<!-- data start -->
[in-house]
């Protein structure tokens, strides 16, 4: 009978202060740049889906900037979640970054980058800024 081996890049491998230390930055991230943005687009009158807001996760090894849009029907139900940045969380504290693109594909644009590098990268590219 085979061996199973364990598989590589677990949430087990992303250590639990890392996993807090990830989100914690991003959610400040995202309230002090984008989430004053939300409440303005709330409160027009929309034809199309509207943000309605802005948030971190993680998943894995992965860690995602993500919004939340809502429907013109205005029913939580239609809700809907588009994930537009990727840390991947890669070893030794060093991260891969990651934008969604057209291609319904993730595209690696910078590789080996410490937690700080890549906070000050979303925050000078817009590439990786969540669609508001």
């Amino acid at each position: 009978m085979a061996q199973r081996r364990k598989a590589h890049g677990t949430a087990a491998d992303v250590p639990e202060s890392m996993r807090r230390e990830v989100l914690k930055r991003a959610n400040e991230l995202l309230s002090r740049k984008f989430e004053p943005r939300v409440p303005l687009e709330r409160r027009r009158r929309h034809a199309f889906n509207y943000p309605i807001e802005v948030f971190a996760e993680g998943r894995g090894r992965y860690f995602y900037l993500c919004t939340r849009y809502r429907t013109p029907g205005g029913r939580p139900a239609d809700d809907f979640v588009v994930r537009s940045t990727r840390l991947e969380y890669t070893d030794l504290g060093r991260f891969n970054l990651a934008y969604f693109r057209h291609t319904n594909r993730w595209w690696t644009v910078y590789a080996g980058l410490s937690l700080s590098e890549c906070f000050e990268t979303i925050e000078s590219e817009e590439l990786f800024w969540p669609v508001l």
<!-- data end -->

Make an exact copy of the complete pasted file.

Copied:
[in-house]
């Protein structure tokens, strides 16, 4: 009978202060740049889906900037979640970054980058800024 081996890049491998230390930055991230943005687009009158807001996760090894849009029907139900940045969380504290693109594909644009590098990268590219 085979061996199973364990598989590589677990949430087990992303250590639990890392996993807090990830989100914690991003959610400040995202309230002090984008989430004053939300409440303005709330409160027009929309034809199309509207943000309605802005948030971190993680998943894995992965860690995602993500919004939340809502429907013109205005029913939580239609809700809907588009994930537009990727840390991947890669070893030794060093991260891969990651934008969604057209291609319904993730595209690696910078590789080996410490937690700080890549906070000050979303925050000078817009590439990786969540669609508001």
């Amino acid at each position: 009978m085979a061996q199973r081996r364990k598989a590589h890049g677990t949430a087990a491998d992303v250590p639990e202060s890392m996993r807090r230390e990830v989100l914690k930055r991003a959610n400040e991230l995202l309230s002090r740049k984008f989430e004053p943005r939300v409440p303005l687009e709330r409160r027009r009158r929309h034809a199309f889906n509207y943000p309605i807001e802005v948030f971190a996760e993680g998943r894995g090894r992965y860690f995602y900037l993500c919004t939340r849009y809502r429907t013109p029907g205005g029913r939580p139900a239609d809700d809907f979640v588009v994930r537009s940045t990727r840390l991947e969380y890669t070893d030794l504290g060093r991260f891969n970054l990651a934008y969604f693109r057209h291609t319904n594909r993730w595209w690696t644009v910078y590789a080996g980058l410490s937690l700080s590098e890549c906070f000050e990268t979303i925050e000078s590219e817009e590439l990786f800024w969540p669609v508001l």